Medical interpreter works with same unit that saved him some 30 years ago
Sep 22, 2023, 8:13 PM | Updated: 9:15 pm
PROVO — No one plans to start life in the Neonatal Intensive Care Unit (NICU) and even more so when English is not their native language.
That’s the situation Martin Fernandez found himself in.
Now, nearly three decades later, he’s back at the NICU.
Fernandez and his new bride Gabriela had moved from Argentina to Provo for college when they soon learned they were expecting.
“When we found out my wife was pregnant, she started getting sick,” Fernandez said.
All of the local OBGYNs were booked for months, so Fernandez found a doctor in Delta who could see his wife that very day.
Their doctor discovered high blood pressure, making the pregnancy difficult. Fernandez and his wife were given an ultimatum: save their baby or save Gabriela.
At 31 weeks, Gabriela had a C-Section, and their newborn needed intensive care.
Baby Thomas was life-flighted to Provo, while Gabriela recovered in Delta – Fernandez drove the nearly 100 miles between the two almost every day for a month.
There were no phone lines and Fernandez couldn’t speak English fluently, so doctors found a way to share Thomas’s progress: using polaroids.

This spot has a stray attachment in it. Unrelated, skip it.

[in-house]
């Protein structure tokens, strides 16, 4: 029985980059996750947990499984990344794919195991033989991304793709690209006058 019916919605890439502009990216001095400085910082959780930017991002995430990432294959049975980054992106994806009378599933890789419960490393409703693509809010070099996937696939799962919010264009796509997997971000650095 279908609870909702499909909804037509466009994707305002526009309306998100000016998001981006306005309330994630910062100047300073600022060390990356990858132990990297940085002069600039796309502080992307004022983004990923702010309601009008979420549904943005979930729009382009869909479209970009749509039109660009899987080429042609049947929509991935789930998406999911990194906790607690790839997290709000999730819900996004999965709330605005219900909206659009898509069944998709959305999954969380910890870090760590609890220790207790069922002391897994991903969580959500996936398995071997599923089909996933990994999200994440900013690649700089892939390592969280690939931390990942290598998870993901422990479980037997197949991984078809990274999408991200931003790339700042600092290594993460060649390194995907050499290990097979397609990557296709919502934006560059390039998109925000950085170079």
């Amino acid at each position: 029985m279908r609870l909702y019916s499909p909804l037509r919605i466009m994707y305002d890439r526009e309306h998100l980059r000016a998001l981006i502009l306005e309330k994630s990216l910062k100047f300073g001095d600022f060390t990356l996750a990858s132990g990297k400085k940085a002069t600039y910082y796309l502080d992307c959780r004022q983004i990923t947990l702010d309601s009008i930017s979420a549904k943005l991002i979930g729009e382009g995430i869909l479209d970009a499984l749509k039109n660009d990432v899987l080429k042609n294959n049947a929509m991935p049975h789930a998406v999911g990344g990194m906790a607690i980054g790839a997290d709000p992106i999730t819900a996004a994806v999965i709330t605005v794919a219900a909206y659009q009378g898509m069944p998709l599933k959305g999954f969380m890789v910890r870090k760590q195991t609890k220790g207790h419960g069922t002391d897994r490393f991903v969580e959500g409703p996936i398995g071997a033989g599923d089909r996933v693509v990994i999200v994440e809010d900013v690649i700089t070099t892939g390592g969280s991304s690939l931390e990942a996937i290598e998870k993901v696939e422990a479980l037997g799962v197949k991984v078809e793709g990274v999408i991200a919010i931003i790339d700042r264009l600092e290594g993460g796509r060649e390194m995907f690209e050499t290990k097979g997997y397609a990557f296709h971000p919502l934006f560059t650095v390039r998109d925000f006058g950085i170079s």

“These beautiful doctors, nurses, and medical assistants kept sending us Polaroids,” Fernandez said. “That was the way to communicate baby’s improvements.”
Wendy Robinson was one of those nurses.
“We would try to capture good things like when we take the breathing tube out,” Robinson said. “Things like that and tried to give baby extra love and attention.”
Robinson has been a NICU nurse for most of her nearly three decades of work.
When she first started, there were no translators or interpreters.
“It’s hard. Sometimes all you can do is cry with people and smile at them,” said Robinson. “You motion and try to share the things are good, and that it’s okay to touch a baby and connect with them.”
For Fernandez, it was overwhelming becoming a new father, trying to take care of Gabriela and Thomas while not fully understanding what doctors were telling him.
“We tried to tell nurses and Doctor our thoughts, but we were not able to find the proper words,” Fernandez said. “So many times, we didn’t tell them what we thought or what we want because of a barrier in the language.”
That was 27 years ago, and now Fernandez finds himself back in the NICU – this time, so he can help.
“My experience here motivated me,” said Fernandez.
Following his family’s recovery, Fernandez studied to become a medical interpreter and translator.
In November of 2022, Fernandez was hired by Intermountain Health and assigned a shift at the NICU in Provo.
“When I first saw Wendy, I asked her, were you here in April 1996?” said Fernandez.
Robinson confirmed that she was not only the nurse who took polaroid updates for Fernadez’s son, she was one of the nurses who saved his life.
“It’s kind of miracle, a full circle story being closed,” said Fernandez.